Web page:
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At military parade, Kim vows to boost North Korea nuclear arsenal

Sunghee Hwang, Claire Lee - Agence France-Presse
At military parade, Kim vows to boost North Korea nuclear arsenal
This picture taken on April 25, 2022 and released from North Korea's official Korean Central News Agency (KCNA) on April 26 shows North Korean leader Kim Jong Un (C) attending a grand military parade held at Kim Il Sung Square in Pyongyang to commemorate the 90th founding anniversary of the Korean People's Revolutionary Army.
STR / KCNA VIA KNS / AFP

SEOUL, South Korea — North Korea will rapidly accelerate the development of its nuclear arsenal, leader Kim Jong Un said while overseeing a vast military parade showcasing his most powerful intercontinental ballistic missiles, state media reported Tuesday.

Despite biting sanctions, North Korea has doubled down on Kim's military modernisation drive, test-firing a slew of banned weapons this year while ignoring US offers of talks — as analysts warn of a likely resumption of nuclear tests.

Dressed in a white military uniform trimmed with gold brocade, Kim watched as tanks, rocket launchers and his largest ICBMs were paraded through Pyongyang late Monday for the founding anniversary of North Korea's armed forces, state media reported.

Kim said he would "take measures for further developing the nuclear forces of our state at the fastest possible speed", according to KCTV footage of his speech.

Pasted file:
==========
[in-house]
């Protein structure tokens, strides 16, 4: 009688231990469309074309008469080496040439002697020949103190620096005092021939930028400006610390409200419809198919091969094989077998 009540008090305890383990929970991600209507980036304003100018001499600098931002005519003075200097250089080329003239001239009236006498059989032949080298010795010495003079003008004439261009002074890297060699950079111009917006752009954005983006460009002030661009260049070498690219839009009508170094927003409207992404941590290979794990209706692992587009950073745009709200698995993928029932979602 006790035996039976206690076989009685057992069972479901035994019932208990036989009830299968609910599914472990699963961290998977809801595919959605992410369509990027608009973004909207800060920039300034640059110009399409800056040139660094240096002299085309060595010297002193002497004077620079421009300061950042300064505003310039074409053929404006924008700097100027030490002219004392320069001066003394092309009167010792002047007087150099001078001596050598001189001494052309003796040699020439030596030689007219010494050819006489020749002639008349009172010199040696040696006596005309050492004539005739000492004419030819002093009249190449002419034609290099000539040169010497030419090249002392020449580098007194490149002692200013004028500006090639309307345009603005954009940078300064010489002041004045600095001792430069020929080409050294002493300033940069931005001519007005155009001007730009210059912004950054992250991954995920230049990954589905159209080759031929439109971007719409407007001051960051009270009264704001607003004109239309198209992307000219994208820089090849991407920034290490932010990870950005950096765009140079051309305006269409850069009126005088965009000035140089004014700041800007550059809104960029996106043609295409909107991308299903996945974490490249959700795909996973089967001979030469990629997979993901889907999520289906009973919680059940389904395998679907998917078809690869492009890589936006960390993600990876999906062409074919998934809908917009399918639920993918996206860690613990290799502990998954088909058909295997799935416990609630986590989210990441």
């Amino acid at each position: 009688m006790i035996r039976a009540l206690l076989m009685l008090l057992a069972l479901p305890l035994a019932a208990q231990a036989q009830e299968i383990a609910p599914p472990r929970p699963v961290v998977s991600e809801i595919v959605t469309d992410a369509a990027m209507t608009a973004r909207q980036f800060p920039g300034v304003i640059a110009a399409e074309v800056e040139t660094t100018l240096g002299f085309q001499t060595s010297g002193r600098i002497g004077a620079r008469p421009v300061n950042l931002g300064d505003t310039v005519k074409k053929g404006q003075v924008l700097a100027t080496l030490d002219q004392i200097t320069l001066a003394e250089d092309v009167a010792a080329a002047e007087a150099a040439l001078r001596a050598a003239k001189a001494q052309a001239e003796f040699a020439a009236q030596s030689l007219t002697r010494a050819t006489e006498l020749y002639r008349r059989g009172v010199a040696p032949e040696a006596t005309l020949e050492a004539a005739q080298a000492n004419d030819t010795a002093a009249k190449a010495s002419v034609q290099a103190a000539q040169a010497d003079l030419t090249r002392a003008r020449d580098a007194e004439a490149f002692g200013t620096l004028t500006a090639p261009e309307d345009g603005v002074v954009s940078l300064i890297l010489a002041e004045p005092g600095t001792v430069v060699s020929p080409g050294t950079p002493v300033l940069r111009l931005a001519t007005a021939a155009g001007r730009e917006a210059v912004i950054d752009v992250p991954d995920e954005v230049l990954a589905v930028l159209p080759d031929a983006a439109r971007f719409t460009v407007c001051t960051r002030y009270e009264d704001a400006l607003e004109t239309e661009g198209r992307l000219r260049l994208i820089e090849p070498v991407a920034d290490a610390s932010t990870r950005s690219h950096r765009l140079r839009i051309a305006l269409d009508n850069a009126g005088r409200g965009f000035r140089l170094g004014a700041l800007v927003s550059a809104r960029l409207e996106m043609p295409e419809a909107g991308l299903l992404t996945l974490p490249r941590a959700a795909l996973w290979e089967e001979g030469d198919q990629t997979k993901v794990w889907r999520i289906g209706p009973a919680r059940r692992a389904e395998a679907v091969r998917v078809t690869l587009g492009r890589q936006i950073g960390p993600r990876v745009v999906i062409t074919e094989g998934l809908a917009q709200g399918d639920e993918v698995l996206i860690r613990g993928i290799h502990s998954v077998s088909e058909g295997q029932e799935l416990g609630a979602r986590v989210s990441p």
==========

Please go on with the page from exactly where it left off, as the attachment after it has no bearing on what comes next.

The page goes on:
"The nuclear forces, the symbol of our national strength and the core of our military power, should be strengthened in terms of both quality and scale," he said.

Repeated negotiations aimed at convincing Kim to give up his nuclear weapons programmes have come to nothing, and he warned Monday he could use his atomic arsenal if North Korea's "fundamental interests" were threatened.

Warning to Seoul?

North Korea had paused long-range and nuclear tests while Kim met then-US president Donald Trump for a bout of doomed diplomacy, which collapsed in 2019.

Last month Pyongyang test-fired an ICBM at full range for the first time since 2017, and satellite imagery shows signs of activity at a nuclear testing site, which was purportedly demolished in 2018 ahead of the first Trump-Kim summit.

State Department spokesman Ned Price said Tuesday Washington was still "open to engaging in diplomacy and dialogue" on ending the North's nuclear programme.

"But we also have an obligation to address the recent provocations that we've seen from the DPRK including its two recent ICBM launches," he told reporters, referring to the North by its official name, the Democratic People's Republic of Korea.

Kim's messaging on the purpose of his nuclear weapons could be a response to South Korea's new hawkish, conservative President-elect Yoon Suk-yeol, who takes office May 10, analysts said.

"Yoon has threatened a pre-emptive strike on Pyongyang if needed, and Kim seems to be indirectly saying that he may have to respond with nuclear tactics," said Yang Moo-jin, a professor at the University of North Korean Studies.